While in a barber's chair, I've heard many stories about deer being shot.
From a barber's chair, I've told of good deer hunts, too.
But I'd never actually shot a deer while I was sitting in a barber's chair until Tuesday.
The chair was in a super-souped-up deer blind seemingly nicer than some small apartments deep within the woods of our farm.
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And all I originally wanted was a basic wooden box to get out of the weather.
I broached the idea with hunting buddy Ed Schulte, reminding him he's on the century-side of 50 and needs to keep his old bones warm and dry.
I threw in some stuff about needing a great place to take squiggly kids and wimpish adults hunters, too, for good measure.
He took the bait and volunteered to build the blind.
Schulte is a longtime skilled overachiever with handyman projects.
Having the carpentry skills of a termite, I never envisioned the extremes of his finished project.
I blame it on his childhood.
Schulte was raised on a huge farm on the wide-open Nebraska plains.
I'm guessing he saw building the elevated shooting house as a way to ease some long-held frustrations of never having a tree house, or even a tree, as a child.
Fort Pearce, as someone dubbed it, is thickly insulated and well-carpeted with sliding windows that don't need to be opened until deer appear.
The roof is shingled. Trim inside and out is impressive. The thing is so airtight, we could almost add water and fish in the summertime.
It's stocked with a wide-array of snacks, a propane heater and camping lamp. A big side-view mirror from an old truck is coming to see what's passing behind the blind.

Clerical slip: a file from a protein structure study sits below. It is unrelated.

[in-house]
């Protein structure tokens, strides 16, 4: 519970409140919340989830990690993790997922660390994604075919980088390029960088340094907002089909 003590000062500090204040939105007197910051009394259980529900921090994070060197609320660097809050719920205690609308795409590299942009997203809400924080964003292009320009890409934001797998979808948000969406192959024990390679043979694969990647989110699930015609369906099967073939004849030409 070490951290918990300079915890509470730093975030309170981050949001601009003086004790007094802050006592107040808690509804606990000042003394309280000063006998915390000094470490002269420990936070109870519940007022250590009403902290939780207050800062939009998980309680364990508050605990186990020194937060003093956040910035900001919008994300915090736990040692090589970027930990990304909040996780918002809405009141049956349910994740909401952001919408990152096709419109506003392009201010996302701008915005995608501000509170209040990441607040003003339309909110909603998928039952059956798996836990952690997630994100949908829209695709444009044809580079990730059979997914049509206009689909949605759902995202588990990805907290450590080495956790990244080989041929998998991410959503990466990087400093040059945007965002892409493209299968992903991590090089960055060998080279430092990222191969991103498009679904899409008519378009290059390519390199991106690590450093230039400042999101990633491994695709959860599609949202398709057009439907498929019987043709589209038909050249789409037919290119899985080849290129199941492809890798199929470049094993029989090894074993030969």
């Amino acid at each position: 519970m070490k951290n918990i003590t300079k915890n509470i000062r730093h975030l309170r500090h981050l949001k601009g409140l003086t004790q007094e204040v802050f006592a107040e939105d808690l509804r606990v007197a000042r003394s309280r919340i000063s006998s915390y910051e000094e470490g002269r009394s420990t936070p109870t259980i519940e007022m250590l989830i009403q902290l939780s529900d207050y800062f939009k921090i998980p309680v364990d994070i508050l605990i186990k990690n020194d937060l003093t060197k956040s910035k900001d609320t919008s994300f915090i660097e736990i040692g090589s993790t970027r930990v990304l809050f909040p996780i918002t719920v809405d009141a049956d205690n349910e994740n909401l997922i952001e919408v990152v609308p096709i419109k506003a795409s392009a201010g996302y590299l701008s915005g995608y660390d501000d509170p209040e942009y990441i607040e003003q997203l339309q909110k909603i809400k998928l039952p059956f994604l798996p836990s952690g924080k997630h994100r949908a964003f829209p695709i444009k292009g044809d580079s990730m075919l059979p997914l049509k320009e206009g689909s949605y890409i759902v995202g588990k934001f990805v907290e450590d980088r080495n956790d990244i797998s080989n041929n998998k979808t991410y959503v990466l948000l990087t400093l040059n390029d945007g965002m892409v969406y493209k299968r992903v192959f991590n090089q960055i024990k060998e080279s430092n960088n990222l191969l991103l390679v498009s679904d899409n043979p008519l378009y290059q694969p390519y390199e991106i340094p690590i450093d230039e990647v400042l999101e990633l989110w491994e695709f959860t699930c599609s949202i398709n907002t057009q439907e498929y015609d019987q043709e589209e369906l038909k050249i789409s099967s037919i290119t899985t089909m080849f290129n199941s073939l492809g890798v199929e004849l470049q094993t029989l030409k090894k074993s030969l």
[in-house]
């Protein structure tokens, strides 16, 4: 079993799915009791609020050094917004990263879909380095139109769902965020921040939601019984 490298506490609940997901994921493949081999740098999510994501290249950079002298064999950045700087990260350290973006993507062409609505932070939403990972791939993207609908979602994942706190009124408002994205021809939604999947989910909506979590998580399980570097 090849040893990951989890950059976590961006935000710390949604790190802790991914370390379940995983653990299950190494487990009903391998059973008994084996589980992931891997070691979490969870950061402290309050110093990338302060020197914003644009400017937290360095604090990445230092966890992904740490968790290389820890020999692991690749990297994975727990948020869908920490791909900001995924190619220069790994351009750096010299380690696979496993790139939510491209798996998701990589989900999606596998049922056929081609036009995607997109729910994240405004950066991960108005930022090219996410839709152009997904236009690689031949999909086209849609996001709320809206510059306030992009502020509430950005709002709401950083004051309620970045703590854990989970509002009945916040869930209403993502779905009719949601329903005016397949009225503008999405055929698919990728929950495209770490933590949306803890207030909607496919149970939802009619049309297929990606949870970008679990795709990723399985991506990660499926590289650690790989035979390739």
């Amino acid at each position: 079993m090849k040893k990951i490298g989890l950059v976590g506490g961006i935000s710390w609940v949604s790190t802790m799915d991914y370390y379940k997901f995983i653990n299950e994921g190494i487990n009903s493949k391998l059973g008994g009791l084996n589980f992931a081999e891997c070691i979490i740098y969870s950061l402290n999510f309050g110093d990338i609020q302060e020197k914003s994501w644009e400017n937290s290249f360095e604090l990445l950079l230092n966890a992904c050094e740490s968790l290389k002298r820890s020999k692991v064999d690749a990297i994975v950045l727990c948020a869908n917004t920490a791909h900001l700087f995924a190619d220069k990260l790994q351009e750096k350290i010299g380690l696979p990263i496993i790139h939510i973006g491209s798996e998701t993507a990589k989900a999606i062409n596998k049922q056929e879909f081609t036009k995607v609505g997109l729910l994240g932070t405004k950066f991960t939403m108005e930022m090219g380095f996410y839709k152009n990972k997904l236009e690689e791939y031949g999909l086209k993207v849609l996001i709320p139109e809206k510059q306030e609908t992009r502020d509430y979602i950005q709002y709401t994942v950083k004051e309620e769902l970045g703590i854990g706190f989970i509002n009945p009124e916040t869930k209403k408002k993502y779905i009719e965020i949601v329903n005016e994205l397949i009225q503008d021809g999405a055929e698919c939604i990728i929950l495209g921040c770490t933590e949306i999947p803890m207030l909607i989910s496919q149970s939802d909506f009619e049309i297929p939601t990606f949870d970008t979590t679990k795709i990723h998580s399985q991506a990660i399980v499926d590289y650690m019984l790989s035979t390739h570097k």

But Schulte's proudest furnishing, by far, is the red barber's chair.
He called shortly after he found it at a retirement home that was closing.
Schulte proudly praised it as it being comfortable, steady and that it would swivel quietly. Twice he played the "perfect for kids" card because the height was adjustable.
I wasn't impressed. I envisioned something heavy, clumsy and in the way if someone bowhunted from the blind.
After a few days of proudly driving around with the chair in the back of his truck, much to the bewilderment of area drivers and chagrin of his ever-patient wife, Ronda, he brought it to our farm.
Still not impressed, I said he could put in the blind just prior to firearms season.
(I would've loved to have watched him wrestle that big, heavy chair up the stairs and into the blind.)
Schulte gleefully hunted from the chair a few days early in the season, seeing many deer, but didn't raise his rifle.
The honor of the first shot from the blind and the chair went to my stepbrother, Randy Quisenberry.
It was the first time we'd hunted together or he'd hunted on the farm in more than 30 years. It was also his first deer hunt.
Monday afternoon when an eight-pointer appeared in a grass patch to the east, Randy quietly swiveled the chair 90 degrees and made a perfect shot.
He liked the experience enough to want to make it a family tradition. That's cool.
I was alone in Fort Pearce an hour before daylight the next morning with the little heater chugging as I sipped hot coffee.
After about 20 trips to cold and hard bowhunting tree stands, the cushy barber's chair felt nice.
My mandatory departure time was 9 a.m., and at 8:59 a doe stepped into view, moving steadily across a food plot.
I slid the window open and the rifle rested on a wide ledge. With my right elbow on the chair's sturdy arm rest, the scope's crosshairs were rock-steady.
A light push against the floor with my right foot kept the chair turning and my sights on the doe as she walked.
Eventually she stopped, I flipped off the safety and squeezed.
As I headed to the doe, I sent Schulte a text telling him I'd already picked the locations for Fort Schulte and Fort Quisenberry.
I hope he can find two more barber chairs.